Under The Sign of Regret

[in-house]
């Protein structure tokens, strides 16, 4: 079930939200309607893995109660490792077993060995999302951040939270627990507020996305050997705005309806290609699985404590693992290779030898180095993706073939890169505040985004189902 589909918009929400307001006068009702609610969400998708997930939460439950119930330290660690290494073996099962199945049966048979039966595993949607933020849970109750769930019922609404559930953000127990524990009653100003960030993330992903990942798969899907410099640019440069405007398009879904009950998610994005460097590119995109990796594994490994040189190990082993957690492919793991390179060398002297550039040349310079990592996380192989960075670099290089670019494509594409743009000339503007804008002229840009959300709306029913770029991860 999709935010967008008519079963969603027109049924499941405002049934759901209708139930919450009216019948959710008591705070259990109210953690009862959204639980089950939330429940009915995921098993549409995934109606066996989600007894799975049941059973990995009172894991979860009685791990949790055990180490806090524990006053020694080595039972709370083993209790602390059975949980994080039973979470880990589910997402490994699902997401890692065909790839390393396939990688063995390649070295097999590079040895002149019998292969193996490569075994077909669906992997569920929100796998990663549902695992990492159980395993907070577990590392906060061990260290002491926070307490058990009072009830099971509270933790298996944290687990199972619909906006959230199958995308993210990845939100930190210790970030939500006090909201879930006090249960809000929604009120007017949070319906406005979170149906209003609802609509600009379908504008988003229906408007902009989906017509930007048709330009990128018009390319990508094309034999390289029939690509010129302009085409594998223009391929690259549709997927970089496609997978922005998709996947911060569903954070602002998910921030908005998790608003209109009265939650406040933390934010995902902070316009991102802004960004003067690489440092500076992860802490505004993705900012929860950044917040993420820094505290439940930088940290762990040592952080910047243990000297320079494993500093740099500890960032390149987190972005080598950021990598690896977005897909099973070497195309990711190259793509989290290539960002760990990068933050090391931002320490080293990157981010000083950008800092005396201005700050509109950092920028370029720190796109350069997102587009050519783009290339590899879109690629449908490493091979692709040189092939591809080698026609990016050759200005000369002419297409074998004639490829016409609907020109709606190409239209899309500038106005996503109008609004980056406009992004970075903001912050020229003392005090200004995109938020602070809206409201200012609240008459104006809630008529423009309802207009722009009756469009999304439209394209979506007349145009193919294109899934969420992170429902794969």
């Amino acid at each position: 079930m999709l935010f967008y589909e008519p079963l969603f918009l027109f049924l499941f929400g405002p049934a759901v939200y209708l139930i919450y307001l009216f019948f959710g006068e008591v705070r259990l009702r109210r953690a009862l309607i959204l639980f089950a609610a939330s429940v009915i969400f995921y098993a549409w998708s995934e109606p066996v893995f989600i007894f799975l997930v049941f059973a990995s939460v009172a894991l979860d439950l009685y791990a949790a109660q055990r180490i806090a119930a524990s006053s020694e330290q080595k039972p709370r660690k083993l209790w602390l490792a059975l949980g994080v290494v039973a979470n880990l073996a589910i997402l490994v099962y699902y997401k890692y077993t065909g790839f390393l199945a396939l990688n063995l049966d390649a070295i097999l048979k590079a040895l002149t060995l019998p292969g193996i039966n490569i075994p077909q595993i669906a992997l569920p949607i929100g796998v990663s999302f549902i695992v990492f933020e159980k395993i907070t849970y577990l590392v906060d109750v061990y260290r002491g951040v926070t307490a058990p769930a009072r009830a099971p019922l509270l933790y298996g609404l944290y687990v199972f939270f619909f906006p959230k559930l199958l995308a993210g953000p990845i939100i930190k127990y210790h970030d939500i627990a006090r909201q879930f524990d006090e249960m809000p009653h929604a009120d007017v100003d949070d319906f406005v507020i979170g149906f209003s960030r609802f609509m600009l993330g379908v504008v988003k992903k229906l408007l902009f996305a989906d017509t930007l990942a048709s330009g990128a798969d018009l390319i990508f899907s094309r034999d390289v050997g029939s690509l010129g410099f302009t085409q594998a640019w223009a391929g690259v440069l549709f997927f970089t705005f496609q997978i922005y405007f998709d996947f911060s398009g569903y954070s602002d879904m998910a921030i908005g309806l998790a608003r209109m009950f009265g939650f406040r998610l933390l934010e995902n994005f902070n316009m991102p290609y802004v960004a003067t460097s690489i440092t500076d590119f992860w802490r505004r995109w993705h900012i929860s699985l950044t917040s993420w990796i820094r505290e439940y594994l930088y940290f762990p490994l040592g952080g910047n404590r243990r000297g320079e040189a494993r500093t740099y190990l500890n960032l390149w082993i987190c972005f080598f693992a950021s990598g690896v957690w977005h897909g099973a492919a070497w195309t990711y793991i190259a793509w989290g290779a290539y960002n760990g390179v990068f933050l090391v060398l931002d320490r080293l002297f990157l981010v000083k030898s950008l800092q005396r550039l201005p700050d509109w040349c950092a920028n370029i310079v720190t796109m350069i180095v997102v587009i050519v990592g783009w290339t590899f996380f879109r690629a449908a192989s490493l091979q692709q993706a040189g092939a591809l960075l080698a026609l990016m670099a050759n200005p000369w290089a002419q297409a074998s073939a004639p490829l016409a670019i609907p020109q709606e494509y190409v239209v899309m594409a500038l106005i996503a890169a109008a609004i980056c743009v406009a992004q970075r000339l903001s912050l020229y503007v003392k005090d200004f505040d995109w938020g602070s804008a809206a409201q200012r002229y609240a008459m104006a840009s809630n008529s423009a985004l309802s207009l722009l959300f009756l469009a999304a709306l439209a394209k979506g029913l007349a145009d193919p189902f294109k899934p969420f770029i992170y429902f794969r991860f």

Abstract: Under the Sign of Regret focuses on aesthetically mediated responses to regret. It interrogates the qualities of the feeling of regret as well as what is produced under its influence (as objects and as experiences). These two aims—considering regret as a mode and as a tool—hinge between two complementary definitions of aesthetics: on the one hand, the quality of feelings or the “distribution of the sensible”; and on the other hand the specific regime for identifying and reflecting on the arts.My research looks at regret as an aesthetic mode and as a methodological tool. It recuperates the positive qualities of regret without overvaluing it as a great gain. This hovering between loss and gain sets up the research as a tactic against the achievement driven and production principled art-field.The hypothesis is to consider regret as a generative force (one that seeds and propels forward), as a bittersweet drama of adjustments (between who we are and who we aspired to be, or between what we make and our shortcomings), and ultimately, as a way of questioning perspective itself (distance, visibility, point of view, and, most importantly, time).After setting up a conceptual map of regret in the introductory chapter I turn my attention away from the psychological and sociological origins of regret towards its effects in the world, namely the effects it has as a creative force in the arts. I am arguing, on the one hand, that regret, as a sub-category of depression, is at the core of how the contemporary individual operates socially. And, on the other hand, I am making a distinction between feeling regret and using regret as a methodological drive. Reading artistic forms and experiences through a lens of regret does not mean that the works analysed are about regret, or narrate a story of regret, but rather that they embody and thus help exemplify some of the traits, characteristics, and modes that emerge from considering regret conceptually. I have identified two particular characteristics of producing under the sign of regret: suspended agency and ghostly haunting. Each of these characteristics are taken up in individual chapters that define and ground these modalities of production (principally through the methodologies and tropes employed in my own artistic practice as well as other selected examples), while continuing to mull over the different shades of meaning of regret as a generative force.